Local teachers are still teaching — and still learning

By John Hamilton - jhamilton@wnewsj.com

WILMINGTON — While classes won’t be in session for several weeks — if that — teachers and students are finding ways to complete their work.

Wilmington High School teachers have been able to provide work through packets they sent home with students, work on Google Classroom, and they have Google forms to check in on.

Cora Kramer, a social studies teacher, is happy to see students enjoy doing their work at home in a more comfortable environment. But she’s not able to assess their learning and make sure they’re completing things correctly. She also feels that seniors are missing out on a lot.

“There are just a lot of unknowns right now. They are missing out on AP and CCP instruction that they need for college prep,” said Cramer. “Prom is coming up, and a lot of them are concerned that it will be canceled. There are a lot of concerns about commencement as well. It’s just a really stressful time for our seniors.”

Despite these concerns, she feels this is the right decision.

“Even though we are not in school, the teachers are still here to help,” said Cramer in er message to parents and students. “Please don’t hesitate to reach out if you have any questions or concerns.”

Dillon Oney, another social studies teacher at the high school, said he misses seeing his students, and not being in the classroom has changed his daily routine.

But among the positives, he’s learned a lot from the district technology team about hosting discussions online.

“I’ve gotten to see some really interesting ways to utilize online resources from my colleagues,” said Oney, adding, “and I can brew my own coffee at home.”

He also believes the state is taking the appropriate measures during this time.

“Our number-one priority has to be the safety of our students and the facilities themselves,” he said. “The one thing we can control is the environment we create in the building; if there is illness running rampant, we lose that control, in turn creating an ill-equipped learning environment.”

While he, and other teachers, believe there was no way they could’ve prepared for something like this, he appreciates the patience of the community, and the hard work at the students’ and parents’ end.

“Knowing that the community is there and stepping up in a positive way makes this more meaningful and easier on all fronts,” he said.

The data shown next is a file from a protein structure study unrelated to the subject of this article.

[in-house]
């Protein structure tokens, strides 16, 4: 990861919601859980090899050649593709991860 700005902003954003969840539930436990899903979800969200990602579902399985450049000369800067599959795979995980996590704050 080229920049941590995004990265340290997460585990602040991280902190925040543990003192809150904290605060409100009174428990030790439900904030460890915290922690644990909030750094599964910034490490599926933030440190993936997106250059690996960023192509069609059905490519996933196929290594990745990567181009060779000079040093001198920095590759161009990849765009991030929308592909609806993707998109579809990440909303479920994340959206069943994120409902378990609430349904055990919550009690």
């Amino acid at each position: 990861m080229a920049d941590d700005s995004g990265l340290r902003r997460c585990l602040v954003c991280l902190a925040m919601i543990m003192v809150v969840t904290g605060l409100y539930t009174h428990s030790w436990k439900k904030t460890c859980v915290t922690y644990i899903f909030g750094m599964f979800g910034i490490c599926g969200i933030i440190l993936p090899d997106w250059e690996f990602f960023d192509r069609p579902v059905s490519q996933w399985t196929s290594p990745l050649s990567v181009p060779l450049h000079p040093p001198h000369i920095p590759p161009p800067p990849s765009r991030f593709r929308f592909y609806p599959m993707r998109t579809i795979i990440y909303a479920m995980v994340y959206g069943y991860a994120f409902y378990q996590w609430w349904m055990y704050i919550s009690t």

Jennifer Hatfield, a psychology and modern world history teacher, misses her students, but said in regards to canceling classes, “It’s in the best interest of controlling the spread. The biggest danger is overwhelming our hospitals, and even if students are not at high risk of catching the virus, they can still be a carrier and give it to the more vulnerable.”

Lauren Spiers, an art teacher, worked hard to design digital and print material to distribute to the students, and now is currently strategizing how to monitor and assist the assignments through electronic means.

But that’s not the only thing Spiers has had to be creative in.

“I teach art. Most of my classes involve very hands-on activities that require demonstrations, practice, and a variety of materials,” said Spiers. “I have had to be inventive with getting materials to students, such as sending home take-home packs of clay.”

Some assignments were “impossible” to send to the students’ home.

“We had to pause our work in favor of a more easily accessible project for everyone in different circumstances,” she said.

Also, like a lot of teachers, she misses her students.

“I enjoy interacting with my students and seeing their work/ideas in action,” she said.

But during this time, she’s been able to work on curriculum in a new and different way and has learned new online strategies that she previously hadn’t relied on, like Google hangouts and Screencastify.

“I feel this will help in the future when I need to provide video/online content to students,” she said.

With schools being canceled — which she agrees with doing — she wishes for students and parents to know they’re taking it seriously. Also, teachers are in constant communication to figure out the best way to support them during this time.

“We talk frequently about the stresses and demands this places on everyone involved, and how we can mitigate any of these stresses. We are in it with you. We all need to work together, and we will end up an even stronger community,” she said.


By John Hamilton